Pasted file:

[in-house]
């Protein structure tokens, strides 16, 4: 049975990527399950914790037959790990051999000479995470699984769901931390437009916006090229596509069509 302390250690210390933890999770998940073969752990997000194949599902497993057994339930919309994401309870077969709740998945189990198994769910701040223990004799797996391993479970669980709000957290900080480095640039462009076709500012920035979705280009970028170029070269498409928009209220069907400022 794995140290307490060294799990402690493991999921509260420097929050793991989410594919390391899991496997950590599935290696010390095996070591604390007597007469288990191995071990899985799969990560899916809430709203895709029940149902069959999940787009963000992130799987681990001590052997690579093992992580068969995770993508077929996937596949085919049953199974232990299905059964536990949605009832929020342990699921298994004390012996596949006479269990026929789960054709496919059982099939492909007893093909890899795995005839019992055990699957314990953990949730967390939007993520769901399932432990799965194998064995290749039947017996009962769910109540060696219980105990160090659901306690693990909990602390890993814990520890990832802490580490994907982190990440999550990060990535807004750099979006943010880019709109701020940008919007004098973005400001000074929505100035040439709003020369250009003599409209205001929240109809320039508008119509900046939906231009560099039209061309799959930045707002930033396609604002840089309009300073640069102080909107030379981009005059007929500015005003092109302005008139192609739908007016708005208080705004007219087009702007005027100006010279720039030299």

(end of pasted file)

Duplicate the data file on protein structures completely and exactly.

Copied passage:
[in-house]
């Protein structure tokens, strides 16, 4: 049975990527399950914790037959790990051999000479995470699984769901931390437009916006090229596509069509 302390250690210390933890999770998940073969752990997000194949599902497993057994339930919309994401309870077969709740998945189990198994769910701040223990004799797996391993479970669980709000957290900080480095640039462009076709500012920035979705280009970028170029070269498409928009209220069907400022 794995140290307490060294799990402690493991999921509260420097929050793991989410594919390391899991496997950590599935290696010390095996070591604390007597007469288990191995071990899985799969990560899916809430709203895709029940149902069959999940787009963000992130799987681990001590052997690579093992992580068969995770993508077929996937596949085919049953199974232990299905059964536990949605009832929020342990699921298994004390012996596949006479269990026929789960054709496919059982099939492909007893093909890899795995005839019992055990699957314990953990949730967390939007993520769901399932432990799965194998064995290749039947017996009962769910109540060696219980105990160090659901306690693990909990602390890993814990520890990832802490580490994907982190990440999550990060990535807004750099979006943010880019709109701020940008919007004098973005400001000074929505100035040439709003020369250009003599409209205001929240109809320039508008119509900046939906231009560099039209061309799959930045707002930033396609604002840089309009300073640069102080909107030379981009005059007929500015005003092109302005008139192609739908007016708005208080705004007219087009702007005027100006010279720039030299």